- - Tuesday, July 9, 2019


If you watched any of the United States Women’s win in the World Cup, you may not have realized you were signing up for a cause. Probably didn’t know you were committing your time and money.

Maybe you thought you were just watching a soccer game.

Or, you tuned-in because you wanted to root for the United States in an event, any event. If your country was competing in a demolition derby, you’d watch that too, because it’s fun to root for your country.

But no, it isn’t that simple, is it. There is much more expected of the fledgling American soccer fan.

You now carry with you the responsibility for the success or failure of professional women’s soccer in the U.S.

It’s on you.

Less than 24 hours after the women’s inspiring victory, the message went from celebrating a national victory to scolding everyone for failing to support women’s professional soccer.

“So what can you do to support the U.S. women?” tweeted Darren Rovell of the Action Network to his 2 million followers. “Start by going to National Women Soccer League games. Some of those attendance [figures] at those games are not indicative of the throngs of people who say they love the game come World Cup time. If you believe in the sport and the game, show up.”

Then there was Budweiser.

After the win, the company announced it is now a sponsor of the National Women’s Soccer League — a move made out of a sense of social responsibility, presumably.

The beer maker then took out a full-page ad in The New York Times that basically begged people to keep watching women’s soccer.

“The world will watch them play today. Who will watch them play tomorrow?” the headline on the ad read.

They made that plea because they know who watched them play yesterday, before the World Cup began.

No one.

“Tomorrow the women of the U.S. National Team will return to their club teams in the National Women’s Soccer League and many don’t realize they play these games in front of empty stadiums,” the ad reads. “It’s the best women’s soccer league. It’s in our own backyard yet we let it go unwatched. How can we support the U.S. Women’s National Team if we don’t support the women’s game?”

And you thought you were just having fun with some friends.

What the American women accomplished was great. It was inspiring. They should be celebrated and they will be with a ticker-tape parade along the “Canyon of Heroes” in New York.

They captured the hearts of many who watched.

But I’m guessing most who did watch didn’t know this was a shotgun wedding and they were being dragged to the altar.

This notion that there is some sort of moral obligation to support women’s professional soccer is a familiar refrain about women’s sports. They are not covered enough. They are not featured enough. They are not supported enough.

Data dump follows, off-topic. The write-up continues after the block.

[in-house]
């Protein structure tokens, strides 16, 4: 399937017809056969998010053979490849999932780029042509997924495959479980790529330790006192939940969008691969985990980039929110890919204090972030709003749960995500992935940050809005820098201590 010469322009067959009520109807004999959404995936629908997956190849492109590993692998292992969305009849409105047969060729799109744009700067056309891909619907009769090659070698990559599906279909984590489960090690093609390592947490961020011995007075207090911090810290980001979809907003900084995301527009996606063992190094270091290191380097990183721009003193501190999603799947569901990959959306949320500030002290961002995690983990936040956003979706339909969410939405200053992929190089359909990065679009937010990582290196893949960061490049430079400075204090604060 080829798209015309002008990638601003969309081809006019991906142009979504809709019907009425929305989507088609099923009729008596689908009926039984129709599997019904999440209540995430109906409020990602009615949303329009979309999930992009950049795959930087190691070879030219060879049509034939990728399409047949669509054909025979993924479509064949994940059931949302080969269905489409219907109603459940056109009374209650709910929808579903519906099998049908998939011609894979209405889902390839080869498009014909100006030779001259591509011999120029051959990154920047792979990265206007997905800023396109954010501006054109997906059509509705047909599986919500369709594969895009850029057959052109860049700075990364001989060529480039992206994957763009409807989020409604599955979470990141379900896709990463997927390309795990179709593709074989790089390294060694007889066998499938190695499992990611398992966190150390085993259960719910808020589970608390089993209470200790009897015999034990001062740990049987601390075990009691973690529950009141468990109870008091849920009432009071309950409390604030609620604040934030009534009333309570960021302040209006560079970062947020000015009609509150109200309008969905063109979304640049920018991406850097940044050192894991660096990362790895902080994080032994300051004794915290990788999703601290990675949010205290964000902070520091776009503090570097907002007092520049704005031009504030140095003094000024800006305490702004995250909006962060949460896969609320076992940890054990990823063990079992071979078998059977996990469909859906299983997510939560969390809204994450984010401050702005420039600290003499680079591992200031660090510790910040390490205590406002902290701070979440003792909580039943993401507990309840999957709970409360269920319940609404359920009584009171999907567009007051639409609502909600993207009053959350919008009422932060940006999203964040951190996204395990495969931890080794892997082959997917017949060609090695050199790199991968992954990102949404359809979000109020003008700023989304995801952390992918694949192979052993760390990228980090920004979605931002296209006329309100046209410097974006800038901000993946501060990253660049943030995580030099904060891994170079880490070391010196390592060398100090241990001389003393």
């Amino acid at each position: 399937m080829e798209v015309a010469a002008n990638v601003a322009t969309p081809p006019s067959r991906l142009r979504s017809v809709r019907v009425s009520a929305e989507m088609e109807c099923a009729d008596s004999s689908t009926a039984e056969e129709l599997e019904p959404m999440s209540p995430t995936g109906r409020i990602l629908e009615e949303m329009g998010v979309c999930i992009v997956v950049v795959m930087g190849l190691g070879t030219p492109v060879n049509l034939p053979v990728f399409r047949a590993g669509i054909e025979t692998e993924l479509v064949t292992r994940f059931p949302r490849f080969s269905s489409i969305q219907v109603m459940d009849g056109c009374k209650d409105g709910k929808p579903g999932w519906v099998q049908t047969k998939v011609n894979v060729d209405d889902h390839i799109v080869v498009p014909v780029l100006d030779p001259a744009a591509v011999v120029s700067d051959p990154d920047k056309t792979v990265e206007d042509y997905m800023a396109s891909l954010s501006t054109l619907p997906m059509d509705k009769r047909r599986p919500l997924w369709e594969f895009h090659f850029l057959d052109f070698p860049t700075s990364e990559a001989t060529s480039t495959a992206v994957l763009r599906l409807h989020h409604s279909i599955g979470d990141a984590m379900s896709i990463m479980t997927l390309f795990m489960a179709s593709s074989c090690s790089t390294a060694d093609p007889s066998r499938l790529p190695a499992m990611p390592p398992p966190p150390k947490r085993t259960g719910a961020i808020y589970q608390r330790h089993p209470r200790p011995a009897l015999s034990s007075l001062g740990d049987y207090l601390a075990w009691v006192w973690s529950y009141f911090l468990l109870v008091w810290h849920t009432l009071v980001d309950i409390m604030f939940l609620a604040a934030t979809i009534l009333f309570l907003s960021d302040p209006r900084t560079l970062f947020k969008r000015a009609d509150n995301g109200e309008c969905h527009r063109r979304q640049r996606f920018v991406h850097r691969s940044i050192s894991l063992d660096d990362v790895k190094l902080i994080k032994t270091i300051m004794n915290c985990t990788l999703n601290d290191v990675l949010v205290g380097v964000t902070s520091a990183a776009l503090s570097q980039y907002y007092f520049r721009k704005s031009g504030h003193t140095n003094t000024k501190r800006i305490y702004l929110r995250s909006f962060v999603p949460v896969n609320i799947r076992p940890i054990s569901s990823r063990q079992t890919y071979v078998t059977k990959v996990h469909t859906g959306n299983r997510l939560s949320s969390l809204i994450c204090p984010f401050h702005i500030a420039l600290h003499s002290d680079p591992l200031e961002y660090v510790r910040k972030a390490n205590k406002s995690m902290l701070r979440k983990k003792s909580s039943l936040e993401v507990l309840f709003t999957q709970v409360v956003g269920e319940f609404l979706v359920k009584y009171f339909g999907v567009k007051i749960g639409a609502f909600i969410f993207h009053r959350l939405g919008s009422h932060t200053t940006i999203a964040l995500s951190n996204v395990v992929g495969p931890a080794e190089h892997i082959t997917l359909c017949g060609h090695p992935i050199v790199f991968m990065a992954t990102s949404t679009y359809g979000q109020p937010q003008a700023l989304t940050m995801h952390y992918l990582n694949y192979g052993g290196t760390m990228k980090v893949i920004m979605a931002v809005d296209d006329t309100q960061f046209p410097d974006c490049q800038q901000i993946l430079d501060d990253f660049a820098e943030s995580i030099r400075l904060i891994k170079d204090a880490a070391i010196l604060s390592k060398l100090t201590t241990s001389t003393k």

Maybe because not enough people care. That may seem unfair, but there is no Title IX in professional sports. It’s a free-market arena, based on the decisions of fans.

We are talking about people’s choices for how they spend their limited leisure time and their limited entertainment dollars. People typically make those commitments about things they care about. Those decisions may change over the course of time, but you can’t shame people into liking your product.

That’s the message now — you need to care more than just chanting “USA, USA,” and rooting on the women in the World Cup. You need to commit your time and your wallet to women’s soccer.

Shame on you if you don’t.

The simple reality is that not enough Americans, men or women, care that much about soccer, whether the women’s game or the men’s.

If there’s an obligation to open up your wallet and pony up the cash to see women play, are people obligated to support Major League Soccer’s male athletes, too? Or is it just women’s soccer?

What about other women’s sports?

Should people start making choices about their entertainment dollars that include the WNBA — a league that has lasted 23 years thanks to a subsidy by the NBA? Average per-game WNBA attendance was down last year and has declined since 2010.

Do we have a moral obligation to support the WNBA as well?

If you feel that it is your duty to support women’s professional soccer, you can do so locally at Washington Spirit games.

The Spirit feature World Cup players Rose Lavelle and Mallory Pugh, and are fourth in the league with a 5-3-3 record. They are eighth in attendance in the nine-team league, averaging 2,990 fans per game. They play their games at the Maryland SoccerPlex, with their next home game 7 p.m. Saturday.

There you have it. Now do the right thing. It’s your responsibility.

Hear Thom Loverro on 106.7 The Fan Wednesday afternoons and Saturday and Sunday mornings and on the Kevin Sheehan Show podcast.

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